Inside Disney Animation Tour>

A She Said/She Said Report
by Andrea McKenna and Dotti Saroufim, February 2002


<Andrea> On a recent cold and clear February morning, we arrived at the Bus Information kiosk outside the Disney MGM Studios at 8:45 a.m. for the Inside Animation Tour. I have always wanted to take this tour, and so was very excited when the opportunity arose to take the tour and write about my experiences. I'm sorry to say it did not live up to my expectations. This tour is strictly for people who know absolutely nothing about animation or the Walt Disney Studios, and it did little to enlighten me about any aspect of those subjects.

<Dotti> Like Andrea, I was really looking forward to my morning "inside animation." I'm one of those who does know absolutely nothing about animation and not too much about the Walt Disney Studios. Unfortunately, I read too much into the word "inside" and didn't dress appropriately for the weather. Did Andrea mention that it was COLD?

<Andrea> A cheery Cast Member was there to greet us and check us in. We were required to show picture ID, and then were given a Steamboat Willie button/name badge to wear and to have as a keepsake. At 9:00 a.m. sharp, our tour guides Nancy and Bobbie arrived to begin our adventure inside Disney animation. Unfortunately, we neither went inside the Animation Building nor even saw much animation on this tour. Instead, the tour consisted of several stops at key points around the Disney MGM theme park, with each stop coinciding with a particular period of Walt Disney's life and the history of the Disney Studios. It was my understanding that this tour used to go behind the scenes at the animation building, but we were told that they no longer do this due to security issues. It was never made clear whether they meant industrial security (to prevent theft of ideas) or physical security (to prevent terrorist attacks.) Either way, this integral piece of the tour is sorely missed!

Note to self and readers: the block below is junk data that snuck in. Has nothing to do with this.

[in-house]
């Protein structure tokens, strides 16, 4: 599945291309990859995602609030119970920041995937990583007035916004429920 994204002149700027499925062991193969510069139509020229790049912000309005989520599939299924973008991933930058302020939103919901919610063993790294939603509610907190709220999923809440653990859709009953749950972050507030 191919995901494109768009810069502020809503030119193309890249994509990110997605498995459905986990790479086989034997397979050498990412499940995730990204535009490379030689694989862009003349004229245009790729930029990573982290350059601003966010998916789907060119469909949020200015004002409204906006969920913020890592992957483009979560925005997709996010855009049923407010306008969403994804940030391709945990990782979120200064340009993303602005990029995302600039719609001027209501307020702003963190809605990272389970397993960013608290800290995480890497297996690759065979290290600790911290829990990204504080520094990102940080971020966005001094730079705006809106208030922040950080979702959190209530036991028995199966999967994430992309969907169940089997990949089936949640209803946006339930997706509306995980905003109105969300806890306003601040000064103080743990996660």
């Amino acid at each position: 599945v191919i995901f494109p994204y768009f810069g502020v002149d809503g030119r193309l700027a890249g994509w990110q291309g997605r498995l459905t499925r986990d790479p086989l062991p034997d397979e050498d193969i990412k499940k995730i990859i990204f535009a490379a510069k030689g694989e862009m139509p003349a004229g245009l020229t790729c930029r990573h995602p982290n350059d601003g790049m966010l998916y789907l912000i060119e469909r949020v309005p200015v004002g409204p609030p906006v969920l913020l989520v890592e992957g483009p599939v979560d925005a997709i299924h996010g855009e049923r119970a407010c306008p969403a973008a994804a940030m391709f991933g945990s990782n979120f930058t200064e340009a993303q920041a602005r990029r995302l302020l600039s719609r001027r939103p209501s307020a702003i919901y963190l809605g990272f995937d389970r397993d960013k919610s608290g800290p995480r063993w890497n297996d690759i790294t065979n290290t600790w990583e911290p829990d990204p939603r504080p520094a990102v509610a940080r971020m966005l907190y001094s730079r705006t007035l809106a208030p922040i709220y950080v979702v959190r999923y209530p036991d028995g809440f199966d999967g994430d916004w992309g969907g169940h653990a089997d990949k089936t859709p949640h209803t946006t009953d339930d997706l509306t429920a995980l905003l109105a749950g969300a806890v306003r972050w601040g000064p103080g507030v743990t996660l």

<Dotti> Nancy and Bobbie walked us the short distance to the green in front of the park entrance. We were asked to share our name, where we were from, and what we were "missing at home" to do this tour. Since the group was relatively small (20 person maximum, 18 in our group due to 2 no-shows), it was a nice way to make people comfortable, especially those touring alone. We were then instructed to have our passes ready, go through the turnstiles, and meet up with the group once inside the park. No, park admission is NOT included.

Introductions notwithstanding, it was hard to get a feel from my fellow tourists on their impressions of the tour. One man seemed to have a great interest in animation and answered most of the tour guide's questions. Andrea knew most of the answers as well but just mumbled them to me under her breath. ;-) No one else commented much. Chattering teeth are not conducive to conversation, "animated" or otherwise.